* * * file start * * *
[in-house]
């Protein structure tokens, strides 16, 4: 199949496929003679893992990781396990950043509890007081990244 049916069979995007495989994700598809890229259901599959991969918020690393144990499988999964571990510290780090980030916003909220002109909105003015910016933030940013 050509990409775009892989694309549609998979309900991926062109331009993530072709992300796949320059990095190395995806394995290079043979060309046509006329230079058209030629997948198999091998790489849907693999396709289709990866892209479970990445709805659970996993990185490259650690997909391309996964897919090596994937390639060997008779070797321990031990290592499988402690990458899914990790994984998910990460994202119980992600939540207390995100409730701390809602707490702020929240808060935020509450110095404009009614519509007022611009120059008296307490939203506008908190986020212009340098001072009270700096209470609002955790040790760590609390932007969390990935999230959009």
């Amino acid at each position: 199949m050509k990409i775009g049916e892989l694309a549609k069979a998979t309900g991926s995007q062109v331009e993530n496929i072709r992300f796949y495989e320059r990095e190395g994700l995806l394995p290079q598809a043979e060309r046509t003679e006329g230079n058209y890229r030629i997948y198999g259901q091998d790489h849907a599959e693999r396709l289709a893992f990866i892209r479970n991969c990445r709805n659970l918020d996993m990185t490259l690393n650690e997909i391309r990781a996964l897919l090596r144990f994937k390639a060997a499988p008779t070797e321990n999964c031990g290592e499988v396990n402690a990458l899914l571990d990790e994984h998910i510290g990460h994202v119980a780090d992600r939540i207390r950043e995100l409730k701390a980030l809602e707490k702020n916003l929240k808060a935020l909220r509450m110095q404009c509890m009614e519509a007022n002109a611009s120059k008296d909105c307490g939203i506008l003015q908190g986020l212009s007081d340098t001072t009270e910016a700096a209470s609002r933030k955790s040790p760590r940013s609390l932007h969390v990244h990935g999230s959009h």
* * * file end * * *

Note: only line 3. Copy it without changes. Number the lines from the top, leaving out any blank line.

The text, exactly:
């Amino acid at each position: 199949m050509k990409i775009g049916e892989l694309a549609k069979a998979t309900g991926s995007q062109v331009e993530n496929i072709r992300f796949y495989e320059r990095e190395g994700l995806l394995p290079q598809a043979e060309r046509t003679e006329g230079n058209y890229r030629i997948y198999g259901q091998d790489h849907a599959e693999r396709l289709a893992f990866i892209r479970n991969c990445r709805n659970l918020d996993m990185t490259l690393n650690e997909i391309r990781a996964l897919l090596r144990f994937k390639a060997a499988p008779t070797e321990n999964c031990g290592e499988v396990n402690a990458l899914l571990d990790e994984h998910i510290g990460h994202v119980a780090d992600r939540i207390r950043e995100l409730k701390a980030l809602e707490k702020n916003l929240k808060a935020l909220r509450m110095q404009c509890m009614e519509a007022n002109a611009s120059k008296d909105c307490g939203i506008l003015q908190g986020l212009s007081d340098t001072t009270e910016a700096a209470s609002r933030k955790s040790p760590r940013s609390l932007h969390v990244h990935g999230s959009h």